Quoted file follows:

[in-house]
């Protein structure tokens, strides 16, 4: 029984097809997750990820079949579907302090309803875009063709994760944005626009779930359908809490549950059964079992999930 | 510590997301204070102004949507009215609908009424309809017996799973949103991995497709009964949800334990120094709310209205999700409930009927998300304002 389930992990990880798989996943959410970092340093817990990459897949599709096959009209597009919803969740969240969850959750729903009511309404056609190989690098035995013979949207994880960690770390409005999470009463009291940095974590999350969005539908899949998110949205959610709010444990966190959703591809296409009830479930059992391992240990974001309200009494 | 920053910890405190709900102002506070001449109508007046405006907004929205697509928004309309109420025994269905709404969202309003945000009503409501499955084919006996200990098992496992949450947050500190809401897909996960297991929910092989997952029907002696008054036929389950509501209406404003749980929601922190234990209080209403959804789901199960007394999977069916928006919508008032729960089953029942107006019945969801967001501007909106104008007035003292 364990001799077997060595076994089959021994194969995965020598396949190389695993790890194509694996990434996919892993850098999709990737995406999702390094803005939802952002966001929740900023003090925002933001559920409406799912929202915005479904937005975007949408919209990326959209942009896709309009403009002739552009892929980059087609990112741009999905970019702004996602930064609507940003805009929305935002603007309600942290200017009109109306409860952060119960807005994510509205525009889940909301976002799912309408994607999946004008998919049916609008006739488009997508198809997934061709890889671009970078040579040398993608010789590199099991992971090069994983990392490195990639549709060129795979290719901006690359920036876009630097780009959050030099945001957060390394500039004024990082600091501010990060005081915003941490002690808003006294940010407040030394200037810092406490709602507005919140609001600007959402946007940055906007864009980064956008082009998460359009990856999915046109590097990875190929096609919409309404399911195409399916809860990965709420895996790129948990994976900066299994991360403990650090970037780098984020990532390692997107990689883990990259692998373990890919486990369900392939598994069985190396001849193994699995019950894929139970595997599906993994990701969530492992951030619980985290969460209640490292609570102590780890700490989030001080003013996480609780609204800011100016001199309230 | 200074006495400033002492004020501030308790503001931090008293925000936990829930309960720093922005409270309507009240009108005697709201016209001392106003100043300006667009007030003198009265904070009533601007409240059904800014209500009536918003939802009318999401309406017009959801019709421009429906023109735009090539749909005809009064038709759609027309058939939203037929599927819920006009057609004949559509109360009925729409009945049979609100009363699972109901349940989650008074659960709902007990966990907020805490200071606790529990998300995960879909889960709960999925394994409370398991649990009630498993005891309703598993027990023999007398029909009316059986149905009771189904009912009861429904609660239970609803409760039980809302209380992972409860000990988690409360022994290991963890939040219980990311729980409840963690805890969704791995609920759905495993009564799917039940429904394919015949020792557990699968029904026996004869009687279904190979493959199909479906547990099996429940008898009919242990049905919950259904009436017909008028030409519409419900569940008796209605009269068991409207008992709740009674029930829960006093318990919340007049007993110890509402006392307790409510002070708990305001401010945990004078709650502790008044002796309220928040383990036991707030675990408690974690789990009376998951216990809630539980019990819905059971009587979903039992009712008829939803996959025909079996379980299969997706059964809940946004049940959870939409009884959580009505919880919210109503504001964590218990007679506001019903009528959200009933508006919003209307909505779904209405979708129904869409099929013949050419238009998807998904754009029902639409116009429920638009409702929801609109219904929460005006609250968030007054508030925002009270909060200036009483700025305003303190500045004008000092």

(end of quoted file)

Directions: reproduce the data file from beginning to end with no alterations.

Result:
[in-house]
């Protein structure tokens, strides 16, 4: 029984097809997750990820079949579907302090309803875009063709994760944005626009779930359908809490549950059964079992999930 | 510590997301204070102004949507009215609908009424309809017996799973949103991995497709009964949800334990120094709310209205999700409930009927998300304002 389930992990990880798989996943959410970092340093817990990459897949599709096959009209597009919803969740969240969850959750729903009511309404056609190989690098035995013979949207994880960690770390409005999470009463009291940095974590999350969005539908899949998110949205959610709010444990966190959703591809296409009830479930059992391992240990974001309200009494 | 920053910890405190709900102002506070001449109508007046405006907004929205697509928004309309109420025994269905709404969202309003945000009503409501499955084919006996200990098992496992949450947050500190809401897909996960297991929910092989997952029907002696008054036929389950509501209406404003749980929601922190234990209080209403959804789901199960007394999977069916928006919508008032729960089953029942107006019945969801967001501007909106104008007035003292 364990001799077997060595076994089959021994194969995965020598396949190389695993790890194509694996990434996919892993850098999709990737995406999702390094803005939802952002966001929740900023003090925002933001559920409406799912929202915005479904937005975007949408919209990326959209942009896709309009403009002739552009892929980059087609990112741009999905970019702004996602930064609507940003805009929305935002603007309600942290200017009109109306409860952060119960807005994510509205525009889940909301976002799912309408994607999946004008998919049916609008006739488009997508198809997934061709890889671009970078040579040398993608010789590199099991992971090069994983990392490195990639549709060129795979290719901006690359920036876009630097780009959050030099945001957060390394500039004024990082600091501010990060005081915003941490002690808003006294940010407040030394200037810092406490709602507005919140609001600007959402946007940055906007864009980064956008082009998460359009990856999915046109590097990875190929096609919409309404399911195409399916809860990965709420895996790129948990994976900066299994991360403990650090970037780098984020990532390692997107990689883990990259692998373990890919486990369900392939598994069985190396001849193994699995019950894929139970595997599906993994990701969530492992951030619980985290969460209640490292609570102590780890700490989030001080003013996480609780609204800011100016001199309230 | 200074006495400033002492004020501030308790503001931090008293925000936990829930309960720093922005409270309507009240009108005697709201016209001392106003100043300006667009007030003198009265904070009533601007409240059904800014209500009536918003939802009318999401309406017009959801019709421009429906023109735009090539749909005809009064038709759609027309058939939203037929599927819920006009057609004949559509109360009925729409009945049979609100009363699972109901349940989650008074659960709902007990966990907020805490200071606790529990998300995960879909889960709960999925394994409370398991649990009630498993005891309703598993027990023999007398029909009316059986149905009771189904009912009861429904609660239970609803409760039980809302209380992972409860000990988690409360022994290991963890939040219980990311729980409840963690805890969704791995609920759905495993009564799917039940429904394919015949020792557990699968029904026996004869009687279904190979493959199909479906547990099996429940008898009919242990049905919950259904009436017909008028030409519409419900569940008796209605009269068991409207008992709740009674029930829960006093318990919340007049007993110890509402006392307790409510002070708990305001401010945990004078709650502790008044002796309220928040383990036991707030675990408690974690789990009376998951216990809630539980019990819905059971009587979903039992009712008829939803996959025909079996379980299969997706059964809940946004049940959870939409009884959580009505919880919210109503504001964590218990007679506001019903009528959200009933508006919003209307909505779904209405979708129904869409099929013949050419238009998807998904754009029902639409116009429920638009409702929801609109219904929460005006609250968030007054508030925002009270909060200036009483700025305003303190500045004008000092």